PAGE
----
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Gem
Premium
join:2005-09-10
kudos:4
Reviews:
·CableOne

[WIN8] what is the W8 startup iType program?

iType starts at Win 8 startup and has a "high impact" according to the Windows 8 Task Manager startup tab.

What is that program? what are the consequences of disabling it permanently or at least at startup? Can that even be done?

Reason for asking is wondering if doing so would speed startup and restarts...



plencnerb
Premium
join:2000-09-25
Carpentersville, IL
kudos:3

Click for full size
Click for full size
I have "itype.exe" running for me in startup as well from the following reg key ---> HKEY_LOCAL_MACHINE\SOFTWARE\Microsoft\Windows\CurrentVersion\Run

I'm not sure on the exact function of the software, but I know it has to do with my Microsoft Keyboard. I have a Microsoft Digital Media Pro Keyboard like the one in the 2nd picture.

That item was added to my registry (along with ipoint.exe) when I installed the Microsoft Keyboard and Mouse Center application. That application is what allows me to program specific buttons on the keyboard. I also think one of these programs (ipoint or itype) has to do with the onscreen display of the volume indicator too.

I would think if you disabled that, things with your specific keyboard or mouse may quit working. I don't see what kind of boot up speed you would get by removing it either.

If I look at my task manager, mine has a status of "High" (see 3rd picture).

I never really thought about it, as I'm one who will limit what I have running on startup. As you can see by my picture, its just a few main items (Virus Scanner, microsoft keyboard items, RainMeter, and BONIC (for distributed computing)).

--Brian
--
============================
--Brian Plencner

E-Mail: CoasterBrian72Cancer@gmail.com
Note: Kill Cancer to Reply via e-mail

Gem
Premium
join:2005-09-10
kudos:4

Thanks, we have a usb keyboard and mouse on that computer so that explains it.


Mele20
Premium
join:2001-06-05
Hilo, HI
kudos:5

I have a USB keyboard and USB laser mouse on my Win 8 computer and I do NOT have "itype.exe" anywhere. So, unless your keyboard and mouse were purchased from Microsoft, I don't think plencnerb See Profile answer applies.

I have never heard of this program. I have a multimedia keyboard with special buttons on it that I have no idea what they do. The keyboard comes with the computer I bought, otherwise, I would not have gotten a multimedia keyboard as I think they are not worth the extra money. (But that's just my opinion).

As for volume on the screen....that is always in the systray along with controls for volume for your sound card...so I don't know how it would not be on your screen if you disabled itype.exe. I'm glad I don't have a Microsoft keyboard or mouse because I have had them in the past and not worth it to me for the extra software that has to be running all the time.
--
When governments fear people, there is liberty. When the people fear the government, there is tyranny. Thomas Jefferson



plencnerb
Premium
join:2000-09-25
Carpentersville, IL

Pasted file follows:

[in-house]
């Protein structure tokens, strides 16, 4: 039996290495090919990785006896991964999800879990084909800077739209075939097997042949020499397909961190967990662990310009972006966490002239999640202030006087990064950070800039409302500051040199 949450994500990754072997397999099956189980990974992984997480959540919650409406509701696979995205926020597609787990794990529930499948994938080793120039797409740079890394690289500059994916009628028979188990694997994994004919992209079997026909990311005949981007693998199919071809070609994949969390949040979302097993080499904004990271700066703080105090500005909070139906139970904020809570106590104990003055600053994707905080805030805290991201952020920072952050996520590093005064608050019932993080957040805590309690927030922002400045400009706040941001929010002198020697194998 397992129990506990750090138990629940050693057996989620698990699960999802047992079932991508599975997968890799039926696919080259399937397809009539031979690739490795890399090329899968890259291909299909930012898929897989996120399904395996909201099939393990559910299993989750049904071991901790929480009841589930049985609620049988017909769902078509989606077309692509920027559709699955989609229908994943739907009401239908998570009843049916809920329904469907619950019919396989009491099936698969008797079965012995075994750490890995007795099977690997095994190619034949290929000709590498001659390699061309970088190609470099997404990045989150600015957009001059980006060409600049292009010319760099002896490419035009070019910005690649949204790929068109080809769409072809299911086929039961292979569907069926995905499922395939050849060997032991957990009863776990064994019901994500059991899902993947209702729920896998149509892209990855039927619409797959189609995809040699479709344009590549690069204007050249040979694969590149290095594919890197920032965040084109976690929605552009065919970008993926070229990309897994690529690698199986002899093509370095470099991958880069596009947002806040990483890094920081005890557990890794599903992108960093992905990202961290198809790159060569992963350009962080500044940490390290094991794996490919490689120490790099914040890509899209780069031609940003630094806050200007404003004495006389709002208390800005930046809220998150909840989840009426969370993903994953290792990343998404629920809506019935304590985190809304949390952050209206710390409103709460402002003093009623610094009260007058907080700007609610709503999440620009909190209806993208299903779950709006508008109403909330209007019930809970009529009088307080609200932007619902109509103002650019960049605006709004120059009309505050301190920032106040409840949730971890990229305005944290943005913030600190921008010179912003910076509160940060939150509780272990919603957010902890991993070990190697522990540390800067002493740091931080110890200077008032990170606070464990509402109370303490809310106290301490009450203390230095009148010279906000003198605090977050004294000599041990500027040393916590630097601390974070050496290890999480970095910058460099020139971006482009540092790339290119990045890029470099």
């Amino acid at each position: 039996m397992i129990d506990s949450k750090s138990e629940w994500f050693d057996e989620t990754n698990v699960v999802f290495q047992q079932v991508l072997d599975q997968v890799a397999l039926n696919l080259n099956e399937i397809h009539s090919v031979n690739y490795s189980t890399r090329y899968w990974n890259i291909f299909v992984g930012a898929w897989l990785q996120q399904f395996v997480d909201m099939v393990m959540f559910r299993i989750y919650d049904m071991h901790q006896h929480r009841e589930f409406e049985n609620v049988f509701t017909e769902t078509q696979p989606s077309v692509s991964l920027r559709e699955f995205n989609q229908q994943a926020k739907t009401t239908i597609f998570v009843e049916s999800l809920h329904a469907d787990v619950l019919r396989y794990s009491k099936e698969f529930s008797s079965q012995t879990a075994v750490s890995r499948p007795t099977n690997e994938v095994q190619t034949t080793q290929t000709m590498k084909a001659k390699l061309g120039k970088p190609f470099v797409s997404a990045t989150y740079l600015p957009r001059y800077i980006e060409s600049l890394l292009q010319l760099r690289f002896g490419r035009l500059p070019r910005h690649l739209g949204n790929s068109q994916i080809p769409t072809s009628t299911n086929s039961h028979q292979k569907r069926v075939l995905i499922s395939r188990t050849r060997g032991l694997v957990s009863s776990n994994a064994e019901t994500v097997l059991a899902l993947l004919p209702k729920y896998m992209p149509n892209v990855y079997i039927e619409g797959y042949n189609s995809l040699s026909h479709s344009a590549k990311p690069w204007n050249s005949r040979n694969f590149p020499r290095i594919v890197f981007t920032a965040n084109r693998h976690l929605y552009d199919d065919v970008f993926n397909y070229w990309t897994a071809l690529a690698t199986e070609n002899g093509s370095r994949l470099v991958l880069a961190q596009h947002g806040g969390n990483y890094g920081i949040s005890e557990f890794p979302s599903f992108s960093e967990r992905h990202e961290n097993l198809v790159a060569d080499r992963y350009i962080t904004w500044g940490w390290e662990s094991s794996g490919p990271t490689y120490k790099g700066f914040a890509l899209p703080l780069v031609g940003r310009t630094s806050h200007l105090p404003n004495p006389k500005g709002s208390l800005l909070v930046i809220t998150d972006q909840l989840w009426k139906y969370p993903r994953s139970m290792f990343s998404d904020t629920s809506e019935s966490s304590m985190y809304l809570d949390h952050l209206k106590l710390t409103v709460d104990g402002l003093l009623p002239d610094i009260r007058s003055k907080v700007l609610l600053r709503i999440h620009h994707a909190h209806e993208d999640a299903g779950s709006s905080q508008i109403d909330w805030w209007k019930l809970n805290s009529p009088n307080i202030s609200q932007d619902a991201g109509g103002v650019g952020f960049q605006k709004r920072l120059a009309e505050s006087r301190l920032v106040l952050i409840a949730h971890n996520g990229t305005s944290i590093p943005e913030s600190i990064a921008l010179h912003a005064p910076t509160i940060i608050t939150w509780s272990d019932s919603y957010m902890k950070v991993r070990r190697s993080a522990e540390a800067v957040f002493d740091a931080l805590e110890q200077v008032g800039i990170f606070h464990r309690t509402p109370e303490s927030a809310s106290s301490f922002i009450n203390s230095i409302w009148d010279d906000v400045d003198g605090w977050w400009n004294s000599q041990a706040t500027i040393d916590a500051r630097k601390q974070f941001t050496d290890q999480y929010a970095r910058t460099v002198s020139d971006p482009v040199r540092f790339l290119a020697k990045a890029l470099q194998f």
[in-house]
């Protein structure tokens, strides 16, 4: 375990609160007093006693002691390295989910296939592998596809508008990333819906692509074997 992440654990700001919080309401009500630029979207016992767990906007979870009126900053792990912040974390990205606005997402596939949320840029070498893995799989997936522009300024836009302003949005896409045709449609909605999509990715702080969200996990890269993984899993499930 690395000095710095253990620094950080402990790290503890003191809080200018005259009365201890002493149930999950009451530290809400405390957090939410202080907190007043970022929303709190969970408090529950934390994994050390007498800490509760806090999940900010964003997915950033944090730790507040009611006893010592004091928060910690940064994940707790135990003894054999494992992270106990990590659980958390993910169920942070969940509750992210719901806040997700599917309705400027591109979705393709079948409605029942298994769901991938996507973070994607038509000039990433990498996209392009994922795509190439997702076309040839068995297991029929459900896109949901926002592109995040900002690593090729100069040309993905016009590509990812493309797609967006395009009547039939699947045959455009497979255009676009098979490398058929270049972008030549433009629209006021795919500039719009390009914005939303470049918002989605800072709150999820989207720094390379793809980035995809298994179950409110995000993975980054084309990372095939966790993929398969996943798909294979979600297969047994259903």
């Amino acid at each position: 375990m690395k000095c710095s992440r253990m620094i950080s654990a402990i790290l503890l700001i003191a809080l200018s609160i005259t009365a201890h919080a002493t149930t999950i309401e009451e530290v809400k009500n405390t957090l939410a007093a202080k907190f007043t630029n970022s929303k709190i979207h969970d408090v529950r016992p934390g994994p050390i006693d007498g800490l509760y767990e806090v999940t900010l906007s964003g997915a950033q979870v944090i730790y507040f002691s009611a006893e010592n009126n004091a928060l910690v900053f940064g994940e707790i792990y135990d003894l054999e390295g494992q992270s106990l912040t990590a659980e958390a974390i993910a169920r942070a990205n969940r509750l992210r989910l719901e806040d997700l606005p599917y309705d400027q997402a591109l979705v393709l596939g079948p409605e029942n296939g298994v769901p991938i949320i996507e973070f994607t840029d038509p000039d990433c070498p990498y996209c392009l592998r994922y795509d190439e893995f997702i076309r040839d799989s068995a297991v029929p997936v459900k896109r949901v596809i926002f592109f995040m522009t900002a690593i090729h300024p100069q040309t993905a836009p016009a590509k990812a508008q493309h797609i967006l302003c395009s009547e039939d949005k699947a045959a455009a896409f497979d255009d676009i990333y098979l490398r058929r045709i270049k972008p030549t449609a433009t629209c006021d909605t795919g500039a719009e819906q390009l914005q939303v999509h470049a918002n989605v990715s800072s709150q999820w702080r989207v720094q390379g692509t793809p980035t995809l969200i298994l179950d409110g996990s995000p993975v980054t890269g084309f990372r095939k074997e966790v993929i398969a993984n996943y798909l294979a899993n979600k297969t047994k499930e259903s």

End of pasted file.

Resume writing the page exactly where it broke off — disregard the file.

kudos:3
reply to Gem

Gem See Profile,

What Mele20 See Profile is saying is correct as far as the keyboard type goes. itype.exe and ipoint.exe are applications that are installed when you configure your Microsoft Keyboard and / or Microsoft Mouse. While you may have a USB Keyboard and Mouse, if they are not Microsoft (like mine), then you probably don't need them running, let alone whatever software is installed with them.

In regards to the volume being displayed on the screen, I've attached a picture of that. Prior to me installing the Microsoft Keyboard and Mouse center, if I would use the volume keys on my keyboard, I don't get that little graphic. The volume would go up or down, or mute, I just would not see it on the screen.

That is one of the "features" of either itype.exe or ipoint.exe. I would assume itype, as type would imply keyboard, and point would imply mouse.

--Brian
--
============================
--Brian Plencner

E-Mail: CoasterBrian72Cancer@gmail.com
Note: Kill Cancer to Reply via e-mail

Mele20
Premium
join:2001-06-05
Hilo, HI
kudos:5

That's in your systray? That is a very strange looking volume control icon. What does the "32" mean and the different colors on the bar?

Windows 8 has an odd looking volume icon but not as strange as yours and looking at it you can guess it is the volume icon. I like the one from XP. I also have a Dell volume icon that is the same concept as the Windows 8 one but just a bigger bullhorn.
--
When governments fear people, there is liberty. When the people fear the government, there is tyranny. Thomas Jefferson



plencnerb
Premium
join:2000-09-25
Carpentersville, IL
kudos:3

No. That is the one that gets displayed on my screen near the upper left corner of the screen! It only shows when I am actually making changes to the volume, and then is only displayed for like 3 or 5 seconds afterwards. Then it goes away.

The 32 is the volume level (0 to 100). It kind of looks like a slider control, with the white part being the top of the slider, and the brown being the part as it comes up. The gray above the white is where you can move the slider up to.

--Brian
--
============================
--Brian Plencner

E-Mail: CoasterBrian72Cancer@gmail.com
Note: Kill Cancer to Reply via e-mail



csiemers

join:2000-09-16
Portland, OR
reply to Gem

A similar "pop-up" show up on my laptop when I change the brightness level of the screen.
--
»www.caryontech.com


Mele20
Premium
join:2001-06-05
Hilo, HI
kudos:5
reply to plencnerb